During his recent visit to India Mr. Blair first said that Pakistan’s position on Kashmir was "strong", then made comforting statements to soothe ruffled feelings. After more of such stuff, he left for Islamabad. Coincidentally, during his few days here, newspapers published a report relating to the 50s in which Britain favoured the division of Afghanistan between the Soviet Union and Pakistan. "The ultimate disappearance of Afghanistan might be no tragedy," wrote a senior Foreign Office official, Mr. Robert Scott, to the British Ambassador in Kabul, adding that in modern conditions "Afghan viability may in the long run be doubtful". Indian statesmen will be well advised to take note of the British view of Afghanistan 50 years ago: they could easily be contemplating a similar fate for Kashmir. After all Britain has considerable experience of partitioning countries! It wouldn’t be out of place to mention the US’s predilection for also playing sides, because its ambivalent role during the eight brutal years of war between Iraq and Iran, secured a permanent presence for it in the Persian Gulf.

A naive proposition doing the rounds in India is that we have much to learn from the US’s decisiveness in response to the September terrorist strikes against it. Since no country in the history of mankind has ever been able to use its military might to strike anywhere on the globe with complete immunity, as the US is able to do today, we cannot obviously be as decisive. India neither has the resources, reserves, nor reach, the US has. This should be self-evident to even the most myopic. So New Delhi must develop a model of response based on its own strengths and limitations. Moreover, the US’s war on terror in Afghanistan had a much larger purpose than subjugating the Taliban. With its sense of direction in disarray after the end of the Cold War, which provided the rationale for its ever-escalating military budgets, terrorism now offers the opportunity to provide impetus to the renewed militarization of America.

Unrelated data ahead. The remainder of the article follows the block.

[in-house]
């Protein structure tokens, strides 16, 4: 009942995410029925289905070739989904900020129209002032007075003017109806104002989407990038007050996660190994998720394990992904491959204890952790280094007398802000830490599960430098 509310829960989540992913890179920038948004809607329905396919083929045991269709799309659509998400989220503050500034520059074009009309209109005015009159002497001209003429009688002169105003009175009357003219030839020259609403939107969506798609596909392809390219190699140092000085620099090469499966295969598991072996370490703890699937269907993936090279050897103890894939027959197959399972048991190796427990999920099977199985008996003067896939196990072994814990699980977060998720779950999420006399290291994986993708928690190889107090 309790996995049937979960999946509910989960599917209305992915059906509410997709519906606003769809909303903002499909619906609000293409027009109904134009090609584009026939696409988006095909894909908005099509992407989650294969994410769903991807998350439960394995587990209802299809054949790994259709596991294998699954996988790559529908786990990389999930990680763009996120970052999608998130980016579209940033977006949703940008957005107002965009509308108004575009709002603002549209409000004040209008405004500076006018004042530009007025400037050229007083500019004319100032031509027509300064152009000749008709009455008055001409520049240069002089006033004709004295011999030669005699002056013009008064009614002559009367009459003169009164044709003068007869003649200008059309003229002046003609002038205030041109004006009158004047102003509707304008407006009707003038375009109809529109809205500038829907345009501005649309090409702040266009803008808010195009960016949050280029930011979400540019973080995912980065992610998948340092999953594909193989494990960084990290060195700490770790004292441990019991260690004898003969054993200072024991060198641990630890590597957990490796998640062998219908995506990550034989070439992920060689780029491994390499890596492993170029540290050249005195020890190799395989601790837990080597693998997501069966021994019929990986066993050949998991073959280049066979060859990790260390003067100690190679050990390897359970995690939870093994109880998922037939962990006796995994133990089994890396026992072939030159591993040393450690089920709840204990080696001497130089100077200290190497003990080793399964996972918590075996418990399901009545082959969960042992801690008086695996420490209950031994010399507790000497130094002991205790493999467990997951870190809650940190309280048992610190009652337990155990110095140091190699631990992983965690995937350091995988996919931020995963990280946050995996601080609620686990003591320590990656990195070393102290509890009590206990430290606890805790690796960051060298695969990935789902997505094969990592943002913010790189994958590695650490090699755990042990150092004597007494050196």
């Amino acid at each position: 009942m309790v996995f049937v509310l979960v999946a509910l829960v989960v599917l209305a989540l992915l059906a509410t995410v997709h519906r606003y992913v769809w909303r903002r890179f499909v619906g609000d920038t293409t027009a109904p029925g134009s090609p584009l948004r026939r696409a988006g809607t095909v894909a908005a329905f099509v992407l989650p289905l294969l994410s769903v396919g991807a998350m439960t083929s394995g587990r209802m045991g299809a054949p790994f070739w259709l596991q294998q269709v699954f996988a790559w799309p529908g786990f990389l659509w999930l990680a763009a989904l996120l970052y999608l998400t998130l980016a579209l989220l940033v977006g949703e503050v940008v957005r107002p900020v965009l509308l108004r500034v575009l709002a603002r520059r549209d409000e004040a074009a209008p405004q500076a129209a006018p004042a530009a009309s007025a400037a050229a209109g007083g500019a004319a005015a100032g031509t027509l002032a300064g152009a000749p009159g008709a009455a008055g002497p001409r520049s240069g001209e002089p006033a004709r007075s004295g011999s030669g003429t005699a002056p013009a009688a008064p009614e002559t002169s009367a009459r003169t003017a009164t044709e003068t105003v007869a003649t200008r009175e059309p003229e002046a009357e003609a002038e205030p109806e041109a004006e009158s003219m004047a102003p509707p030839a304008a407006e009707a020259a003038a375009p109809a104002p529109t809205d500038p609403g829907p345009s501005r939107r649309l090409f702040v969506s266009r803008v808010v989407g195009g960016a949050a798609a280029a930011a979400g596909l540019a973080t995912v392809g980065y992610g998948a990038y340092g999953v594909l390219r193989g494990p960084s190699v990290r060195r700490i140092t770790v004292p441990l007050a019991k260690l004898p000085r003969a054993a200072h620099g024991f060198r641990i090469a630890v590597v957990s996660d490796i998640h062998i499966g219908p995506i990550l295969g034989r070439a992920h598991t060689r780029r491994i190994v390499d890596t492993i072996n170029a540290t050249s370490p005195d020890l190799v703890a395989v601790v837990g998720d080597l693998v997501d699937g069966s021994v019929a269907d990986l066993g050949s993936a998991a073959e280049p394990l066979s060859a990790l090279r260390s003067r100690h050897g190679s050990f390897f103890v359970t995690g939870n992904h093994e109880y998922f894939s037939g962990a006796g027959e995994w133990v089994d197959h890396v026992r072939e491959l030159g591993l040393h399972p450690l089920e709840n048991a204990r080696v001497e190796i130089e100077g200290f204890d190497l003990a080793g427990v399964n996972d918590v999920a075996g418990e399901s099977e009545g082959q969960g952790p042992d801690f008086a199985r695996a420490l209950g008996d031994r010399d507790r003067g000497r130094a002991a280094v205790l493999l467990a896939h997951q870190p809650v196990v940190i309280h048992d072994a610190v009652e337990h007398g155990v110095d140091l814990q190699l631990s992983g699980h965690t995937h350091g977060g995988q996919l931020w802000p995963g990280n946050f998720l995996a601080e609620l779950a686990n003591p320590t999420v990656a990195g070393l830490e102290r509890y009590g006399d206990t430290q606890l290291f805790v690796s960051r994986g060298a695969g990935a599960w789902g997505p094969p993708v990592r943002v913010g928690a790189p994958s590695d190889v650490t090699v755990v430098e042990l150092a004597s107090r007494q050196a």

Bernard Lown, winner of the Nobel Prize for peace, places this in perspective: "The war on terrorism opens national coffers for military spending without Congressional oversight, it enables testing of advanced weapons systems on living humans, it permits further skewing of wealth redistribution to those in the upper one percentile in income, it short-cuts all social programmes in dire need such as education, welfare and health-care, it justifies a host of repressive measures and rationalizes violence against dissidents anywhere and everywhere."